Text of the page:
Geraldine boys basketball coach Jeremy Smith said he projects Knight, who is 6-foot-4, to play as a small forward to a power forward at Huntingdon.
“The big advantage we had with him is his versatility,” the coach said. “He could handle the ball, and he was probably one of the best passers we had too. He’s smart. His basketball IQ is so high that he was able to do a lot of different things for us.”
Knight was voted team captain by his basketball teammates at Geraldine.
“He’s a great example off the court, as far as behavior, attitude in the classroom, he works hard,” Smith said. “...He’s just a fine example of what we want to turn out.”
As a four-time state champion, Mayfield didn’t get to properly finish his senior season and chase more championship hardware due to injury, but he’s excited about his future.
Mayfield will join Lee University in Cleveland, Tenn., and join the school’s men’s cross country and track and field teams.
“Running is what I love doing, I think about it every single day, so to get to compete for four more years is very exciting,” he said. “[Lee is] a Christian school, and that’s something that was important to me, out of a lot of the places I was looking at it was closer to home, and the team there is ranked sixth in the nation.”
Mayfield said he has career interests in business, communications and marketing.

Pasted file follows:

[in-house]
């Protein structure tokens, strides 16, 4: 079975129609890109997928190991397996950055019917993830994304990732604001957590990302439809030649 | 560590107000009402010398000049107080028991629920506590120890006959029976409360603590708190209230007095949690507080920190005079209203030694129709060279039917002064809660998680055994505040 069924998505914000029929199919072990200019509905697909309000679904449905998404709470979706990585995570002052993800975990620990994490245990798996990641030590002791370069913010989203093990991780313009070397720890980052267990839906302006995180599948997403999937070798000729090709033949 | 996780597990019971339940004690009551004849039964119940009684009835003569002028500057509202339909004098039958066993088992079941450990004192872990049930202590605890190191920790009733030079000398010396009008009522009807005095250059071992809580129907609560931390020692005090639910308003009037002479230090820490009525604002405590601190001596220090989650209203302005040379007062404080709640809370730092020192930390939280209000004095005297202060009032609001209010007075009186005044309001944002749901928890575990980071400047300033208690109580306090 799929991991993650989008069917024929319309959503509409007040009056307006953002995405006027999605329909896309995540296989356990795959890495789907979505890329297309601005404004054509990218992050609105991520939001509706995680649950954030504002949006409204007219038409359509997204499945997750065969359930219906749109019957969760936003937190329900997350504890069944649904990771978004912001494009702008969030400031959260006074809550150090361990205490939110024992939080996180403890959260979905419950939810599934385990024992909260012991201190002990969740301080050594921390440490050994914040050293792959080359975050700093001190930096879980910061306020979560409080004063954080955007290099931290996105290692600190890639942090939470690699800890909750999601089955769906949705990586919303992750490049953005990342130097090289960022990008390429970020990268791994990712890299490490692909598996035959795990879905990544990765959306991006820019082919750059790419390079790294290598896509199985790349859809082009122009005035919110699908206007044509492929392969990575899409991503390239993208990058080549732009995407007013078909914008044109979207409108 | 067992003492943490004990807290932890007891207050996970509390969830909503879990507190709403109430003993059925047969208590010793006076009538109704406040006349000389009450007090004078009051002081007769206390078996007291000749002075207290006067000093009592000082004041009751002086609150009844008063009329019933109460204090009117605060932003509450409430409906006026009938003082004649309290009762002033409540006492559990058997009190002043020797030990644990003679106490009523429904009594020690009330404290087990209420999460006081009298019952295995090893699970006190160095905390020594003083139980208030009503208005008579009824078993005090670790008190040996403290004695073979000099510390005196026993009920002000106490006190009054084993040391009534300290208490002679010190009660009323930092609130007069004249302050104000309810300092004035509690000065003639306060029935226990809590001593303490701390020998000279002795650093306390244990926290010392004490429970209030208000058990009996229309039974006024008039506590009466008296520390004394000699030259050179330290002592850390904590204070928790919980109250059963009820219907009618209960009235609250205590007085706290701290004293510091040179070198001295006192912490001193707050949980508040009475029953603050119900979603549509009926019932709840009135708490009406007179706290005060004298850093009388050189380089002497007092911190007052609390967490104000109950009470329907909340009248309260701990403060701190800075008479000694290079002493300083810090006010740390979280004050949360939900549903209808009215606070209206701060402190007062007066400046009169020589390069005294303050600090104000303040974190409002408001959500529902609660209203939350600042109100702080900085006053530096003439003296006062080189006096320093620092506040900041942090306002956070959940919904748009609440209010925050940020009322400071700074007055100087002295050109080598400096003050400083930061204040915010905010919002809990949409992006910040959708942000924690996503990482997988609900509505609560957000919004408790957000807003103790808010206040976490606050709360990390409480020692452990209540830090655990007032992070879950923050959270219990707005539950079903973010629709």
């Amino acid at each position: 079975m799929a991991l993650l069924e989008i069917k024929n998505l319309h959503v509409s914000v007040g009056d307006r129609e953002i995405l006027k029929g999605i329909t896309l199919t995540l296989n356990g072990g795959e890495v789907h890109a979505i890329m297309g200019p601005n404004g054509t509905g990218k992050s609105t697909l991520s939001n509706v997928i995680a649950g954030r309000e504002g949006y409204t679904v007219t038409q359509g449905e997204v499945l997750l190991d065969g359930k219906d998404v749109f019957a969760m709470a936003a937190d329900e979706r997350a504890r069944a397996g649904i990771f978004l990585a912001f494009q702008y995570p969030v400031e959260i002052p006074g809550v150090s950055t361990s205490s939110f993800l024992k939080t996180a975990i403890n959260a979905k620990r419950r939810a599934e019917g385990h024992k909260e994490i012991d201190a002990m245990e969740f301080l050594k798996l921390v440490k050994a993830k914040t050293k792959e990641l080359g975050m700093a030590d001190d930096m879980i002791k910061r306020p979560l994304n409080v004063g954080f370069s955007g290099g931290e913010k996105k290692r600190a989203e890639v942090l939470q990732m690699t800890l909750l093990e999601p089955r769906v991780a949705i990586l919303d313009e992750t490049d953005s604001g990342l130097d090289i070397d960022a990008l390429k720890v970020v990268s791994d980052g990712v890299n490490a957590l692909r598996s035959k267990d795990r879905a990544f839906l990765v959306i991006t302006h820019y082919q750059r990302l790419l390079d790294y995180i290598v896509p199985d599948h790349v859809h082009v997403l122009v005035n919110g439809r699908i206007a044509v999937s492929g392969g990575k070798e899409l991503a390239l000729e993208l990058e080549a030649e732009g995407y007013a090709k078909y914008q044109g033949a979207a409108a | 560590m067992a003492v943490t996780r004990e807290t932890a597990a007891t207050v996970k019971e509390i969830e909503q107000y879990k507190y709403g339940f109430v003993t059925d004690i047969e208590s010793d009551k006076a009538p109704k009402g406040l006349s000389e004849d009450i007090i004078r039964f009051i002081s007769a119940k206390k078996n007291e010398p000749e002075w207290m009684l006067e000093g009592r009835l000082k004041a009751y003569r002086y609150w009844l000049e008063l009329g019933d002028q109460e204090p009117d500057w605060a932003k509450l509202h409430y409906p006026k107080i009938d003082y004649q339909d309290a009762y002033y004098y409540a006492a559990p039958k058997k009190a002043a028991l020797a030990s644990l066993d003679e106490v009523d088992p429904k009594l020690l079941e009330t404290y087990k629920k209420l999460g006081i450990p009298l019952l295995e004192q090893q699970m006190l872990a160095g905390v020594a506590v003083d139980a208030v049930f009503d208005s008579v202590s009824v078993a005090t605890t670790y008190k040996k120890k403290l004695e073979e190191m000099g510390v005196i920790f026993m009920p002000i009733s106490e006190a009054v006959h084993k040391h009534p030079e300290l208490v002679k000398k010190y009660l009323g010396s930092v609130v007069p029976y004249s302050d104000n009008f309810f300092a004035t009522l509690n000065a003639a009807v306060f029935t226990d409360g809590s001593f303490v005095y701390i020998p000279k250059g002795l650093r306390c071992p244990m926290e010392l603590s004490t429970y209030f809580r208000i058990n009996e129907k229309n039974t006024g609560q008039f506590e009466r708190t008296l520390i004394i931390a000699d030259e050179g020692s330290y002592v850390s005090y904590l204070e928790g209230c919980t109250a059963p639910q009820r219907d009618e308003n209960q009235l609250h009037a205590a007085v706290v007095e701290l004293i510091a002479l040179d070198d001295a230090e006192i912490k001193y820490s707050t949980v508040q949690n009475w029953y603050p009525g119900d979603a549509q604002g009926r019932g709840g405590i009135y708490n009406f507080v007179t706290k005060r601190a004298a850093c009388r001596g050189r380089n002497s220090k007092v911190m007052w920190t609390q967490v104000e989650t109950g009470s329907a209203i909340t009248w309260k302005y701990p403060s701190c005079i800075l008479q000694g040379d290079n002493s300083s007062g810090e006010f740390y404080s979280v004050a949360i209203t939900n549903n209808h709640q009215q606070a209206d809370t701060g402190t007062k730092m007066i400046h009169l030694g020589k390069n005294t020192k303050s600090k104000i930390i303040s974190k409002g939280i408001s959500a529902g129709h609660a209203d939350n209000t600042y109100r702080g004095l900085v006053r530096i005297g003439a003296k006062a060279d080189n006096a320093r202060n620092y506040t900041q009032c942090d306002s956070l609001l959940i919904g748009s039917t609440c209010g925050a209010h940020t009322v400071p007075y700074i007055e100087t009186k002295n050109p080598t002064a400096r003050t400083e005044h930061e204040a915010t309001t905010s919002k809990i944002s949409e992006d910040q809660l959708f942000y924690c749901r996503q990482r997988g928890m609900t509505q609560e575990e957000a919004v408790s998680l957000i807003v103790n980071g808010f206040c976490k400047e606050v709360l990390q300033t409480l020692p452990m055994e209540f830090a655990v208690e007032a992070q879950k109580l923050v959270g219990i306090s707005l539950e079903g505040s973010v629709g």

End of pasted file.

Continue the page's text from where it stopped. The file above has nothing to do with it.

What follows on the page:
As a sophomore, Mayfield won his first individual state championship in cross country. He added three individual state titles in track and field.
Mayfield, along with friend and teammate Anderson, garnered praise from Bynum for their contributions to Geraldine’s athletic programs.
“They’ve both worked really, really, really hard this year and the last three years,” Bynum said. “They were here when we started. They have helped peak my program. I’ve learned from them. They’ve taught me so much. I’m going to actually use some of their training plans that they’ve taught me to help the rest of my kids.”
Satterfield’s family has strong ties to Snead State Community College. It’s a place she’s attended softball camps. It’s where grandfather coached, where her mom and cousin played.
The connection made Snead an obvious choice for Satterfield in choosing where she wanted to play softball and advance her education.
“I’m feeling great,” she said on signing day. “I’ve loved playing softball for as long as I can remember, and I’m glad I get to continue on playing the sport I love after I wrap up my high school career, so I’m glad it doesn’t have to end right here.”
Satterfield said she will miss the atmosphere at Geraldine and seeing all of the support for softball at the school.
“And then playing with your friends you grew up with your whole life, that’s what I’m going to miss the most,” she said.
Julie West, Geraldine Elementary principal and former Geraldine softball coach, said Satterfield is one of those catchers who is always encouraging to her teammates, always there to lighten the mood.
“She’s the most coachable kid,” West said. “She takes constructive criticism well, she’s just a phenomenal person. We have a lot of umpires who will say at the end of the game, ‘Boy, I love your catcher. She keeps the mood light.’ She’s kind and just that kind of athlete you want to be around.
“We think a lot of Tinsley here, and she’s going to do big things at Snead and they’re lucky to have her. She’s going to have excellent coaching with coach Tracy Grindrod and Holli Mitchell.”
West said Satterfield served as a good role model for junior varsity and junior high players.
Sand Mountain Reporter sports editor Ron Balaskovitz and publisher Shannon J. Allen contributed to this report.